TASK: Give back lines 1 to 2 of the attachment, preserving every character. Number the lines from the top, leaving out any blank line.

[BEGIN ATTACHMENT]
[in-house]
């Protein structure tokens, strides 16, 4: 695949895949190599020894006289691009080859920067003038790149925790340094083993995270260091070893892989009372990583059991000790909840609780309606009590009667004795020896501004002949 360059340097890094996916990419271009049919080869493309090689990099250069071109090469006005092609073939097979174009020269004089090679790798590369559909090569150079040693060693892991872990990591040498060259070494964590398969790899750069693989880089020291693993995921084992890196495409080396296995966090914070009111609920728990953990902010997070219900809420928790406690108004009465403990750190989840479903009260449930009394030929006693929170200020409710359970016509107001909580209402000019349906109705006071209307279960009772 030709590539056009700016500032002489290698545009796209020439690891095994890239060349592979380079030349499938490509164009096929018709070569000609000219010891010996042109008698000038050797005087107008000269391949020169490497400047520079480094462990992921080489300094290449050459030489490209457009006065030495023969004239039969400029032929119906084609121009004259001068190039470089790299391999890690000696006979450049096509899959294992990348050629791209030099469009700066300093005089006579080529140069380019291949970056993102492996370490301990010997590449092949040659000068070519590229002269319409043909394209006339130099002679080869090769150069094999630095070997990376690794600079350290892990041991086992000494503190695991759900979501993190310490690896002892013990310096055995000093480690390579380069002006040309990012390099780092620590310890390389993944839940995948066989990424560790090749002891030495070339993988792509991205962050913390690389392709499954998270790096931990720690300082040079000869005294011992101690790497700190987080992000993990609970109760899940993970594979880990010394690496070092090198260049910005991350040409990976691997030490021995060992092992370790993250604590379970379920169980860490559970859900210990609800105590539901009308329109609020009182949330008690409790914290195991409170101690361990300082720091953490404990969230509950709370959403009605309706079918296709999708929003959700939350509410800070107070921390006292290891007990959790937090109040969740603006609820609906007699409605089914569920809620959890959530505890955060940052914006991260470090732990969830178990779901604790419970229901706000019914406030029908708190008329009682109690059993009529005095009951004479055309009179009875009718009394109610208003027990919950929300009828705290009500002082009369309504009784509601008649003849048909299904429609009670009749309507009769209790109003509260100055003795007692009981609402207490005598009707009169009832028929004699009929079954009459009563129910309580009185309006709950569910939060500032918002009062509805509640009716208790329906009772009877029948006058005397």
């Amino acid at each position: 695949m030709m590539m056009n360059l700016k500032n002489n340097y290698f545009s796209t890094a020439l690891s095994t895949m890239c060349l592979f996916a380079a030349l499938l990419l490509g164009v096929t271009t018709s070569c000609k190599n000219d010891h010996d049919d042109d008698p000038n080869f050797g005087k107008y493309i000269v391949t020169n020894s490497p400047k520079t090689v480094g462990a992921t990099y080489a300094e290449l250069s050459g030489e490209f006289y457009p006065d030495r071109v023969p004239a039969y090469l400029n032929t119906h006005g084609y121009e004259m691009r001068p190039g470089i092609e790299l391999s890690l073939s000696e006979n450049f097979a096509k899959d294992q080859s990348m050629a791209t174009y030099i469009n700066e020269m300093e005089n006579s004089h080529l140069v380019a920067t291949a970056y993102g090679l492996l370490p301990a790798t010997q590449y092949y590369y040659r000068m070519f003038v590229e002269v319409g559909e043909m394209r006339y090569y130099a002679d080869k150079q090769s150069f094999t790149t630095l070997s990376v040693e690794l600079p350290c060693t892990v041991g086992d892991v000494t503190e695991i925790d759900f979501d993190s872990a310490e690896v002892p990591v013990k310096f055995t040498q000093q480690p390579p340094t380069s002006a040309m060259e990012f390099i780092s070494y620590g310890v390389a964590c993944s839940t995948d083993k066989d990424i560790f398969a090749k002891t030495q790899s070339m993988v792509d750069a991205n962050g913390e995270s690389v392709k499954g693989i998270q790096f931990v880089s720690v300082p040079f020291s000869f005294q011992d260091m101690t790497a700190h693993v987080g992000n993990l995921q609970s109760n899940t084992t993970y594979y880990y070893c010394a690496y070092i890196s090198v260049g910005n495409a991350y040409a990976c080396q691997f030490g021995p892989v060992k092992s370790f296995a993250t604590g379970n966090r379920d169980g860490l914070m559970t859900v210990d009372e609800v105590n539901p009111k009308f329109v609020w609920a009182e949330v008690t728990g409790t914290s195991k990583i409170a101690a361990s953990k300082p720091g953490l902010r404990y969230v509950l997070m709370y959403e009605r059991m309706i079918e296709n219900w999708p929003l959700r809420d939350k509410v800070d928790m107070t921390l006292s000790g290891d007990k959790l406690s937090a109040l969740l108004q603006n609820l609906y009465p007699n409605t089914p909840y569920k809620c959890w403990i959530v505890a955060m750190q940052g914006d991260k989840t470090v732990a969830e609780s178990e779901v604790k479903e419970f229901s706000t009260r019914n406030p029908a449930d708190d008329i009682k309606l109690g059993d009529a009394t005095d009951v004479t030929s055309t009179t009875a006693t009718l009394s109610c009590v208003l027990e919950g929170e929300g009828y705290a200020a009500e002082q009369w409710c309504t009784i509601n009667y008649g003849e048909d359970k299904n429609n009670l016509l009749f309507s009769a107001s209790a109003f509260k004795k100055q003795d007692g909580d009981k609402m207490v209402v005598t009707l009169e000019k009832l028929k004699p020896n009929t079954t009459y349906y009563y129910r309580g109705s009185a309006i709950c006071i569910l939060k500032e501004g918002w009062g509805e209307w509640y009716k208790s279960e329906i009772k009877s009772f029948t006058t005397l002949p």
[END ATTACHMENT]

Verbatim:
[in-house]
């Protein structure tokens, strides 16, 4: 695949895949190599020894006289691009080859920067003038790149925790340094083993995270260091070893892989009372990583059991000790909840609780309606009590009667004795020896501004002949 360059340097890094996916990419271009049919080869493309090689990099250069071109090469006005092609073939097979174009020269004089090679790798590369559909090569150079040693060693892991872990990591040498060259070494964590398969790899750069693989880089020291693993995921084992890196495409080396296995966090914070009111609920728990953990902010997070219900809420928790406690108004009465403990750190989840479903009260449930009394030929006693929170200020409710359970016509107001909580209402000019349906109705006071209307279960009772 030709590539056009700016500032002489290698545009796209020439690891095994890239060349592979380079030349499938490509164009096929018709070569000609000219010891010996042109008698000038050797005087107008000269391949020169490497400047520079480094462990992921080489300094290449050459030489490209457009006065030495023969004239039969400029032929119906084609121009004259001068190039470089790299391999890690000696006979450049096509899959294992990348050629791209030099469009700066300093005089006579080529140069380019291949970056993102492996370490301990010997590449092949040659000068070519590229002269319409043909394209006339130099002679080869090769150069094999630095070997990376690794600079350290892990041991086992000494503190695991759900979501993190310490690896002892013990310096055995000093480690390579380069002006040309990012390099780092620590310890390389993944839940995948066989990424560790090749002891030495070339993988792509991205962050913390690389392709499954998270790096931990720690300082040079000869005294011992101690790497700190987080992000993990609970109760899940993970594979880990010394690496070092090198260049910005991350040409990976691997030490021995060992092992370790993250604590379970379920169980860490559970859900210990609800105590539901009308329109609020009182949330008690409790914290195991409170101690361990300082720091953490404990969230509950709370959403009605309706079918296709999708929003959700939350509410800070107070921390006292290891007990959790937090109040969740603006609820609906007699409605089914569920809620959890959530505890955060940052914006991260470090732990969830178990779901604790419970229901706000019914406030029908708190008329009682109690059993009529005095009951004479055309009179009875009718009394109610208003027990919950929300009828705290009500002082009369309504009784509601008649003849048909299904429609009670009749309507009769209790109003509260100055003795007692009981609402207490005598009707009169009832028929004699009929079954009459009563129910309580009185309006709950569910939060500032918002009062509805509640009716208790329906009772009877029948006058005397």